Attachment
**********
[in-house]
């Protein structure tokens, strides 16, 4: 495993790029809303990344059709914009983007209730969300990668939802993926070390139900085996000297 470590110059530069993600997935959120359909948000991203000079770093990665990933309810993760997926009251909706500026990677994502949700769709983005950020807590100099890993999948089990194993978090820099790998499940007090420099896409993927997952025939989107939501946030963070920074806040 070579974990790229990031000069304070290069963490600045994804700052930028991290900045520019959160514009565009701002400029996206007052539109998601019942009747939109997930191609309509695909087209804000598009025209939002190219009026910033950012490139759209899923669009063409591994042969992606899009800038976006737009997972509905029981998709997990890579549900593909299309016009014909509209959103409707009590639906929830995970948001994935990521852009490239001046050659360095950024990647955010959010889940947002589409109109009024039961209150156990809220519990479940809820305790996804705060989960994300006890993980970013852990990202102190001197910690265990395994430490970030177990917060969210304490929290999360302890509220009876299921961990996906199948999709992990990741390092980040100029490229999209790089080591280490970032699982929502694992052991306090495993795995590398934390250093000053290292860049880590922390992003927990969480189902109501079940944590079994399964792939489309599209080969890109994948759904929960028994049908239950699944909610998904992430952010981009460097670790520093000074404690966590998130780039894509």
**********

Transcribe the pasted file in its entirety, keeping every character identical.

[in-house]
């Protein structure tokens, strides 16, 4: 495993790029809303990344059709914009983007209730969300990668939802993926070390139900085996000297 470590110059530069993600997935959120359909948000991203000079770093990665990933309810993760997926009251909706500026990677994502949700769709983005950020807590100099890993999948089990194993978090820099790998499940007090420099896409993927997952025939989107939501946030963070920074806040 070579974990790229990031000069304070290069963490600045994804700052930028991290900045520019959160514009565009701002400029996206007052539109998601019942009747939109997930191609309509695909087209804000598009025209939002190219009026910033950012490139759209899923669009063409591994042969992606899009800038976006737009997972509905029981998709997990890579549900593909299309016009014909509209959103409707009590639906929830995970948001994935990521852009490239001046050659360095950024990647955010959010889940947002589409109109009024039961209150156990809220519990479940809820305790996804705060989960994300006890993980970013852990990202102190001197910690265990395994430490970030177990917060969210304490929290999360302890509220009876299921961990996906199948999709992990990741390092980040100029490229999209790089080591280490970032699982929502694992052991306090495993795995590398934390250093000053290292860049880590922390992003927990969480189902109501079940944590079994399964792939489309599209080969890109994948759904929960028994049908239950699944909610998904992430952010981009460097670790520093000074404690966590998130780039894509």